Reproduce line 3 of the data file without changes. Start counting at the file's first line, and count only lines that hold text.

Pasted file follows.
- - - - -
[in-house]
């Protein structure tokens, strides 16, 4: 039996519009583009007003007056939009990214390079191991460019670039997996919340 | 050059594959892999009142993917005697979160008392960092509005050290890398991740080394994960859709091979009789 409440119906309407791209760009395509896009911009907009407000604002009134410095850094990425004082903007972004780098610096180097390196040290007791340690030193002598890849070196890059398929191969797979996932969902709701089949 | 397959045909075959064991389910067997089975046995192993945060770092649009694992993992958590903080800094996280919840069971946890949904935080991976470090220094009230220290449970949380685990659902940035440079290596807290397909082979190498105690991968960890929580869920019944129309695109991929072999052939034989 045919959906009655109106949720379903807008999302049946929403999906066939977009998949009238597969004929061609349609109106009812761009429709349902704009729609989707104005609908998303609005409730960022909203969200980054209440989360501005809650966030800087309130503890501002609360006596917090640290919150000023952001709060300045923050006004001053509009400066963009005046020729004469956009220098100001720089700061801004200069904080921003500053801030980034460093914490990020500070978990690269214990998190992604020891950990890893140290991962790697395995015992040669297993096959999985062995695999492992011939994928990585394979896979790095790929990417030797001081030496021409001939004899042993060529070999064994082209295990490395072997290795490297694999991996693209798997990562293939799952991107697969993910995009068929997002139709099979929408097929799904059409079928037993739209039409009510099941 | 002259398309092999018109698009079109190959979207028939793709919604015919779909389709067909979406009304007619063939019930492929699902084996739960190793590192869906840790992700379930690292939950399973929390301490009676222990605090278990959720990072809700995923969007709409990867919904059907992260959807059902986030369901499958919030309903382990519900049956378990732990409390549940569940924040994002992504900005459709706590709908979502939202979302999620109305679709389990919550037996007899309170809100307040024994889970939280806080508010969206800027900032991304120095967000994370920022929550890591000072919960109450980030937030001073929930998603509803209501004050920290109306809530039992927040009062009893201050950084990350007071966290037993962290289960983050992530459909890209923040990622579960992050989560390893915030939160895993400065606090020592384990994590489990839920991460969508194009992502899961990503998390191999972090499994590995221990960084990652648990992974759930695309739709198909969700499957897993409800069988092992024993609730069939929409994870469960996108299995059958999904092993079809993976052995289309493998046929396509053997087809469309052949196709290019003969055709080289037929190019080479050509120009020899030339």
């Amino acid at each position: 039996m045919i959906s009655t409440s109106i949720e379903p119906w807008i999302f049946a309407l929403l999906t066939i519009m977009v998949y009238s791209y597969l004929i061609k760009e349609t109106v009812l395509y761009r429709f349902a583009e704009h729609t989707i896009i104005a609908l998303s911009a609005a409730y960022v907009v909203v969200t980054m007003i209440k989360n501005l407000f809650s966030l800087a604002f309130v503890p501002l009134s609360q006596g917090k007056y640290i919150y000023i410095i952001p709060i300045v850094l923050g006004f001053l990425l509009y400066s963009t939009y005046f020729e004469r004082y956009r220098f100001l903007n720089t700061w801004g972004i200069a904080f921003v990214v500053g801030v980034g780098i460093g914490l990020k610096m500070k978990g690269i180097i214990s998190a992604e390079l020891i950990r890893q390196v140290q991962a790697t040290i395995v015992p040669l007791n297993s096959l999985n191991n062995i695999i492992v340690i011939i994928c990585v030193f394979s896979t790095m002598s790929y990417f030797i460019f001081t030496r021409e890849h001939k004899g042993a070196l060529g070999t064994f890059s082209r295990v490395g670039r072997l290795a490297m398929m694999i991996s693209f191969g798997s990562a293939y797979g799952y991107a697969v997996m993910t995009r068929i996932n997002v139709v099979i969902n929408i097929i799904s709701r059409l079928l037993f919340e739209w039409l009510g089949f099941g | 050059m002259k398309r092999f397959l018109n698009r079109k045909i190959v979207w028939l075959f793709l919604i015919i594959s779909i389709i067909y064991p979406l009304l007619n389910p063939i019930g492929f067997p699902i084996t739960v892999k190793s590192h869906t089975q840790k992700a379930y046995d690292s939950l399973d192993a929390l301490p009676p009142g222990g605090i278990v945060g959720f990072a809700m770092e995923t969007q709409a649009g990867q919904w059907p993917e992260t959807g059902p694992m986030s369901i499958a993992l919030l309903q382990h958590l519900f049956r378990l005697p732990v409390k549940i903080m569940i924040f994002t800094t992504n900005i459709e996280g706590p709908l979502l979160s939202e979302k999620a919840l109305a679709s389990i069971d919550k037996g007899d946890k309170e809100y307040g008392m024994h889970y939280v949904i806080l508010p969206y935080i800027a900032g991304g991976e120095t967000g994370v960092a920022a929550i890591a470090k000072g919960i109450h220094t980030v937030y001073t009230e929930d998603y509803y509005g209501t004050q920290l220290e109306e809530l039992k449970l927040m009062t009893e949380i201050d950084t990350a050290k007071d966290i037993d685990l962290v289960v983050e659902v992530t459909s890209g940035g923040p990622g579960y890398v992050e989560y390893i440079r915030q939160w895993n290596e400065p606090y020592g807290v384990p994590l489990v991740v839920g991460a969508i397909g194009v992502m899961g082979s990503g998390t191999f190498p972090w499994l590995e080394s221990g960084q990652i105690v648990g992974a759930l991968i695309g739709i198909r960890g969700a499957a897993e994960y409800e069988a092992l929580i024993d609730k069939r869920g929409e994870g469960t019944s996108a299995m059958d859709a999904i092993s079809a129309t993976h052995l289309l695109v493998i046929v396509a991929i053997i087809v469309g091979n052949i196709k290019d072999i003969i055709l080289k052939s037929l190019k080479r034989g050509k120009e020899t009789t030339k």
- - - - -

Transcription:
């Amino acid at each position: 039996m045919i959906s009655t409440s109106i949720e379903p119906w807008i999302f049946a309407l929403l999906t066939i519009m977009v998949y009238s791209y597969l004929i061609k760009e349609t109106v009812l395509y761009r429709f349902a583009e704009h729609t989707i896009i104005a609908l998303s911009a609005a409730y960022v907009v909203v969200t980054m007003i209440k989360n501005l407000f809650s966030l800087a604002f309130v503890p501002l009134s609360q006596g917090k007056y640290i919150y000023i410095i952001p709060i300045v850094l923050g006004f001053l990425l509009y400066s963009t939009y005046f020729e004469r004082y956009r220098f100001l903007n720089t700061w801004g972004i200069a904080f921003v990214v500053g801030v980034g780098i460093g914490l990020k610096m500070k978990g690269i180097i214990s998190a992604e390079l020891i950990r890893q390196v140290q991962a790697t040290i395995v015992p040669l007791n297993s096959l999985n191991n062995i695999i492992v340690i011939i994928c990585v030193f394979s896979t790095m002598s790929y990417f030797i460019f001081t030496r021409e890849h001939k004899g042993a070196l060529g070999t064994f890059s082209r295990v490395g670039r072997l290795a490297m398929m694999i991996s693209f191969g798997s990562a293939y797979g799952y991107a697969v997996m993910t995009r068929i996932n997002v139709v099979i969902n929408i097929i799904s709701r059409l079928l037993f919340e739209w039409l009510g089949f099941g | 050059m002259k398309r092999f397959l018109n698009r079109k045909i190959v979207w028939l075959f793709l919604i015919i594959s779909i389709i067909y064991p979406l009304l007619n389910p063939i019930g492929f067997p699902i084996t739960v892999k190793s590192h869906t089975q840790k992700a379930y046995d690292s939950l399973d192993a929390l301490p009676p009142g222990g605090i278990v945060g959720f990072a809700m770092e995923t969007q709409a649009g990867q919904w059907p993917e992260t959807g059902p694992m986030s369901i499958a993992l919030l309903q382990h958590l519900f049956r378990l005697p732990v409390k549940i903080m569940i924040f994002t800094t992504n900005i459709e996280g706590p709908l979502l979160s939202e979302k999620a919840l109305a679709s389990i069971d919550k037996g007899d946890k309170e809100y307040g008392m024994h889970y939280v949904i806080l508010p969206y935080i800027a900032g991304g991976e120095t967000g994370v960092a920022a929550i890591a470090k000072g919960i109450h220094t980030v937030y001073t009230e929930d998603y509803y509005g209501t004050q920290l220290e109306e809530l039992k449970l927040m009062t009893e949380i201050d950084t990350a050290k007071d966290i037993d685990l962290v289960v983050e659902v992530t459909s890209g940035g923040p990622g579960y890398v992050e989560y390893i440079r915030q939160w895993n290596e400065p606090y020592g807290v384990p994590l489990v991740v839920g991460a969508i397909g194009v992502m899961g082979s990503g998390t191999f190498p972090w499994l590995e080394s221990g960084q990652i105690v648990g992974a759930l991968i695309g739709i198909r960890g969700a499957a897993e994960y409800e069988a092992l929580i024993d609730k069939r869920g929409e994870g469960t019944s996108a299995m059958d859709a999904i092993s079809a129309t993976h052995l289309l695109v493998i046929v396509a991929i053997i087809v469309g091979n052949i196709k290019d072999i003969i055709l080289k052939s037929l190019k080479r034989g050509k120009e020899t009789t030339k």